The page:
Masceti

Pantai Masceti serves as a primary training ground for local youngsters honing their shortboard skills.  If under head-high, you can find some OK left and rights, but the wave is much lower quality than other waves in the area. This wave is best on a mid to high tide and a small swell. It features the same wind patterns as Keramas.

Cucukan

Cuckan is a good small wave location that breaks in a small bend in the coastline. This is a very rippable wave when head-high and under. This is a medium-length wave, which features fun turn sections and the occasional barrel. This is a high tide only break thanks to a sharp reef and a shallow end section. This is a great wave for intermediate and up surfers, just be careful not to surf when the tide is not high enough. 

The wave that breaks just before Cucukan is called Cucukan Uppers. This is the heaviest slab in Bali, making it for pros and rippers only. It is short and heavy with not much of an exit before running to dry reef. This wave will break your board and send you to the hospital, so best to leave it to the pros.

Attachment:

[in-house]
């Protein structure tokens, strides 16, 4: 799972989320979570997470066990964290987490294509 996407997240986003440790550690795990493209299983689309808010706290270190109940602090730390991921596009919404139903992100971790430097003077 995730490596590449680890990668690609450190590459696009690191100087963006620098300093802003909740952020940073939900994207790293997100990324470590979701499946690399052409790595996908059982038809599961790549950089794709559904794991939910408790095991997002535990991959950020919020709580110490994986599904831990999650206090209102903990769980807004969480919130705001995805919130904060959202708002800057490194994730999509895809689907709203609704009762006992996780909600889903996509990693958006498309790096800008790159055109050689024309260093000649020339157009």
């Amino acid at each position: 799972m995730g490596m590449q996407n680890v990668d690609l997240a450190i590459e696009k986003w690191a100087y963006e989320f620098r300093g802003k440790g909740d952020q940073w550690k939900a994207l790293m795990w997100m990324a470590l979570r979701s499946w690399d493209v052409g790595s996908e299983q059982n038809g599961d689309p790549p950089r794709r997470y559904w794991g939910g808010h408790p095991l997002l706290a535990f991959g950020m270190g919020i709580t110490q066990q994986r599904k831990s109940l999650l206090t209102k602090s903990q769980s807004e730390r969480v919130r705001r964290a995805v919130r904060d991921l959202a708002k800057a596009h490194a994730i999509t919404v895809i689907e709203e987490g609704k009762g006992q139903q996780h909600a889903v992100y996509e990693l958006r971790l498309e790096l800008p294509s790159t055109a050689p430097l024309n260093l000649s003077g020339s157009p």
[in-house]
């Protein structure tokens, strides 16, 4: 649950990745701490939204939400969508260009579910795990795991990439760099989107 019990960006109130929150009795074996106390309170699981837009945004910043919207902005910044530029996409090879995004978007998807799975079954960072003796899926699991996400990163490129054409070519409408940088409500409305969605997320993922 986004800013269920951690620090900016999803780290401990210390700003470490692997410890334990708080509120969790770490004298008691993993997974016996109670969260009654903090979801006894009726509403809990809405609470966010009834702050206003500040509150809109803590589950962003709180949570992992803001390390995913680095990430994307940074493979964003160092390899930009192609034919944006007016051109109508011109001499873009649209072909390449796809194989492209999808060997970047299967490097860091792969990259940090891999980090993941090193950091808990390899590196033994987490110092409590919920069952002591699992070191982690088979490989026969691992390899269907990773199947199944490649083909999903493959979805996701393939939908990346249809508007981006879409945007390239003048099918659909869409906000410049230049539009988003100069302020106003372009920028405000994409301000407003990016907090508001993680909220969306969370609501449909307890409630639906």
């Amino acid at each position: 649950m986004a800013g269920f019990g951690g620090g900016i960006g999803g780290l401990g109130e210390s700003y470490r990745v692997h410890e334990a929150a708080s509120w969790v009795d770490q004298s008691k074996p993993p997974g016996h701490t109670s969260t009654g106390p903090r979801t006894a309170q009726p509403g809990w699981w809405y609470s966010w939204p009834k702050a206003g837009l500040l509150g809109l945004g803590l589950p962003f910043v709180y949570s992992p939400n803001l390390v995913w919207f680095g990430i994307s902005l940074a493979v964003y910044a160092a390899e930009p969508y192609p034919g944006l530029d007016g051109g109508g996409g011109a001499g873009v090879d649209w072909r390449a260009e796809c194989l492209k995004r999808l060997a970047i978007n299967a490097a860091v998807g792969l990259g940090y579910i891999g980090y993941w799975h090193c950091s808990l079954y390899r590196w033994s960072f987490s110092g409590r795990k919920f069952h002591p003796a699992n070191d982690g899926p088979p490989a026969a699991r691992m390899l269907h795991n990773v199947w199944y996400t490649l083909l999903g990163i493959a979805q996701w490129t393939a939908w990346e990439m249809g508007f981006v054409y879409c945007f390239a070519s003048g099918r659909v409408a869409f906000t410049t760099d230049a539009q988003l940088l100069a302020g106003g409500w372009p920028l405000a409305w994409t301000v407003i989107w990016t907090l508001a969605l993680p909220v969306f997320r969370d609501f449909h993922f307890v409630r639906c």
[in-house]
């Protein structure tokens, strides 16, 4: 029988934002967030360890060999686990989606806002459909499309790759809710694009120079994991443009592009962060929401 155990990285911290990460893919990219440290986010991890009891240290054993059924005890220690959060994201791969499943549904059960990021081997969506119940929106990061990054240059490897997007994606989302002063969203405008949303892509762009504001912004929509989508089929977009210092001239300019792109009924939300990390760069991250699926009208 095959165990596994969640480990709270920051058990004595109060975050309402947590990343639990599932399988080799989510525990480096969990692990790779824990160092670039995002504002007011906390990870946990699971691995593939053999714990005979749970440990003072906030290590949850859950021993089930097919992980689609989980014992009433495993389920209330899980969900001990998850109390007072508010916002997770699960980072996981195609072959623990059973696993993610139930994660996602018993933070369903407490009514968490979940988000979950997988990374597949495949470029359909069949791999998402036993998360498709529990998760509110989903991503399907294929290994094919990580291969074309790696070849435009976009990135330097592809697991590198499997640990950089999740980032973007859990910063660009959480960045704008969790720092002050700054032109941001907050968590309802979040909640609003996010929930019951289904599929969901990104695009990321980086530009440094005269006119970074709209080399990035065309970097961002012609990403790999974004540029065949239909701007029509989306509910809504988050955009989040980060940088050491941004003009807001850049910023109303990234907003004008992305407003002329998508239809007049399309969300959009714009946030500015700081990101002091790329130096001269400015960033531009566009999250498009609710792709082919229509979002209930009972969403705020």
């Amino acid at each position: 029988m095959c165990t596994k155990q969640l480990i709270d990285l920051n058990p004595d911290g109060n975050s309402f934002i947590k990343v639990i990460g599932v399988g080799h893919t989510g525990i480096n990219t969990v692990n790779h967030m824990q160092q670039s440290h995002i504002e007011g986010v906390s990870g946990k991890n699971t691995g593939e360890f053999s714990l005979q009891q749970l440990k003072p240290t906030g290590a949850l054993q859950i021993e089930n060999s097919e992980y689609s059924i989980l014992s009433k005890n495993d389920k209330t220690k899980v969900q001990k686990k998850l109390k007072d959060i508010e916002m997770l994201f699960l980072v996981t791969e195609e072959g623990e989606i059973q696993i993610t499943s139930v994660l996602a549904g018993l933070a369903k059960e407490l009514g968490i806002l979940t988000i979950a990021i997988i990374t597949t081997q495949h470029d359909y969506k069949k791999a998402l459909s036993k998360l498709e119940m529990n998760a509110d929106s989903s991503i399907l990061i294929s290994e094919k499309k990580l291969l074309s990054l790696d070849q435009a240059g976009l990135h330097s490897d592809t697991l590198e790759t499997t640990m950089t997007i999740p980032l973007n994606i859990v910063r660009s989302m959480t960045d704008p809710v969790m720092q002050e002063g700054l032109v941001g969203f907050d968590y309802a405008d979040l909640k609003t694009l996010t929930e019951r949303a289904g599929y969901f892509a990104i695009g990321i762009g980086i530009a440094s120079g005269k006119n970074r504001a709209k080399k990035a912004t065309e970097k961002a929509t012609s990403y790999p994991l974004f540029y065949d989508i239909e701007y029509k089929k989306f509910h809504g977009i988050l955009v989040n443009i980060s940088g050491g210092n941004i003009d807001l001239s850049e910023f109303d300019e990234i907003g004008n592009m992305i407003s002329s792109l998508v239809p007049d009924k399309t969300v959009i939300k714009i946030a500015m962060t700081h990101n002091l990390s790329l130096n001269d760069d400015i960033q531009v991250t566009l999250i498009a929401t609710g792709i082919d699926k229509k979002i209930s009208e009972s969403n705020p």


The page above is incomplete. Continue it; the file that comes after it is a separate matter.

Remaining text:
Klotok

Klotok is an excellent rock-bottomed right-hand point break wave that features long rides with an easy takeoff followed by a plethora of turn and barrel sections. This is the most intermediate-friendly wave in the area but is still breaks with that thumping east coast power the region is famous for. Similar to Keramas, it holds a very large swell and is surfable from small to big. This wave is farther from tourist accommodation and facilities so it is sometimes less crowded than other breaks. This break needs a low to mid tide to work properly. When the tide gets too high the wave is degraded by backwash from the waves bouncing off the walking path. Wet season mornings are often dead calm until late morning, after which, the wind becomes side shore. The dry season is windy side shore or onshore all day.

The point at Klotok

On the south side of the point at Klotok, there is a short left-hander that barrels over shallow rocks. This wave is usually empty as most surfers prefer to keep their fins attached to their surfboards. Given the rocks on the inside, this is a high tide only and advanced surfers’ only wave.

On the other side of the wave at Klotok, there is a mellow beach break called Jumpai. This wave works on all tides and is better on a small swell. Above head-high, the wave becomes unorganized and closes out. This is a good spot for beginner surfers in an area filled with challenging waves. The wave breaks over rocks and there is known to be Urchins present. Beware of the shore break if there is a decent swell running.

Padang Bai Harbor

When the swell is maxing and Keramas and Klotok are closing out, there is a left that forms on the east side of Padang Bai Harbor, opposite the ferry terminal. This is a sectiony reef break with a difficult takeoff. This wave is seldomly surfed due to the distance from the main tourist areas and the potential for polluted water from the 3rd world ferry system.